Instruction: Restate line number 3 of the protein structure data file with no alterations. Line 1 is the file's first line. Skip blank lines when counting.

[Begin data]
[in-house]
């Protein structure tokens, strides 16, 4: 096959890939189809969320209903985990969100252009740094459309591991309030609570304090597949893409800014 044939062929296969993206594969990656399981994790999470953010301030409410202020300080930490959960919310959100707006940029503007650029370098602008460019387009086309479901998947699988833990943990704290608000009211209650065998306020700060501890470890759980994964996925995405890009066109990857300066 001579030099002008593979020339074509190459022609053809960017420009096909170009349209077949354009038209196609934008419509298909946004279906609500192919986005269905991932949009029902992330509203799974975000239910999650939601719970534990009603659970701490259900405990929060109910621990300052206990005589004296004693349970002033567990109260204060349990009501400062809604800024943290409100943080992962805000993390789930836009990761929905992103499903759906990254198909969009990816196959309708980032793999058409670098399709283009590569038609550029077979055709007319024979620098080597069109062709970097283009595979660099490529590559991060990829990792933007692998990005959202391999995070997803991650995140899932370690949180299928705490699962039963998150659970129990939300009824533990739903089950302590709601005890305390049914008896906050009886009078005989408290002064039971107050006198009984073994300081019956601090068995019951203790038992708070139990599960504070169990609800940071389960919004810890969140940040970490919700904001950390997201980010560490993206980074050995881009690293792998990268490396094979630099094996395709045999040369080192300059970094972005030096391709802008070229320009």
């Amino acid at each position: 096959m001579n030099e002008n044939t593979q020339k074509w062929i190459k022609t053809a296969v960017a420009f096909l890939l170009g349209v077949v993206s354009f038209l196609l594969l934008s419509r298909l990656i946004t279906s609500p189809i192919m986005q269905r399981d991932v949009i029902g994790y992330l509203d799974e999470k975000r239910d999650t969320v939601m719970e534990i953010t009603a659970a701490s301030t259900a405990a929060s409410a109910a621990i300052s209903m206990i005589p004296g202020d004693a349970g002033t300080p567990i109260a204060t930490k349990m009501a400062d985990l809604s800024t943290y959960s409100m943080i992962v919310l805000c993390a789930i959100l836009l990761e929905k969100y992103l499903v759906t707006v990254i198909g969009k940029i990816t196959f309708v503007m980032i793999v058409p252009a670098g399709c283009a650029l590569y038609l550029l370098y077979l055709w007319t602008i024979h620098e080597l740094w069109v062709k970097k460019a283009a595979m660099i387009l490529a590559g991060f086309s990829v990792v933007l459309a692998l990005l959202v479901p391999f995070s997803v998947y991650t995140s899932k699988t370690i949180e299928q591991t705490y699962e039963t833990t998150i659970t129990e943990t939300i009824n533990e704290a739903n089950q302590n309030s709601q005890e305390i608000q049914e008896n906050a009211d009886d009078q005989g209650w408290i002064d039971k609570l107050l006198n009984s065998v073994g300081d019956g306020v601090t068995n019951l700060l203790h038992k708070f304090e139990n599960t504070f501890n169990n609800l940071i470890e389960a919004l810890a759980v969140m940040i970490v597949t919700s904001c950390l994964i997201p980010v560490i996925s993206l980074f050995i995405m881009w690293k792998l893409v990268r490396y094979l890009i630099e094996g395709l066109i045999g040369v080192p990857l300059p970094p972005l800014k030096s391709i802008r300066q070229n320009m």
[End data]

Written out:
């Amino acid at each position: 096959m001579n030099e002008n044939t593979q020339k074509w062929i190459k022609t053809a296969v960017a420009f096909l890939l170009g349209v077949v993206s354009f038209l196609l594969l934008s419509r298909l990656i946004t279906s609500p189809i192919m986005q269905r399981d991932v949009i029902g994790y992330l509203d799974e999470k975000r239910d999650t969320v939601m719970e534990i953010t009603a659970a701490s301030t259900a405990a929060s409410a109910a621990i300052s209903m206990i005589p004296g202020d004693a349970g002033t300080p567990i109260a204060t930490k349990m009501a400062d985990l809604s800024t943290y959960s409100m943080i992962v919310l805000c993390a789930i959100l836009l990761e929905k969100y992103l499903v759906t707006v990254i198909g969009k940029i990816t196959f309708v503007m980032i793999v058409p252009a670098g399709c283009a650029l590569y038609l550029l370098y077979l055709w007319t602008i024979h620098e080597l740094w069109v062709k970097k460019a283009a595979m660099i387009l490529a590559g991060f086309s990829v990792v933007l459309a692998l990005l959202v479901p391999f995070s997803v998947y991650t995140s899932k699988t370690i949180e299928q591991t705490y699962e039963t833990t998150i659970t129990e943990t939300i009824n533990e704290a739903n089950q302590n309030s709601q005890e305390i608000q049914e008896n906050a009211d009886d009078q005989g209650w408290i002064d039971k609570l107050l006198n009984s065998v073994g300081d019956g306020v601090t068995n019951l700060l203790h038992k708070f304090e139990n599960t504070f501890n169990n609800l940071i470890e389960a919004l810890a759980v969140m940040i970490v597949t919700s904001c950390l994964i997201p980010v560490i996925s993206l980074f050995i995405m881009w690293k792998l893409v990268r490396y094979l890009i630099e094996g395709l066109i045999g040369v080192p990857l300059p970094p972005l800014k030096s391709i802008r300066q070229n320009m």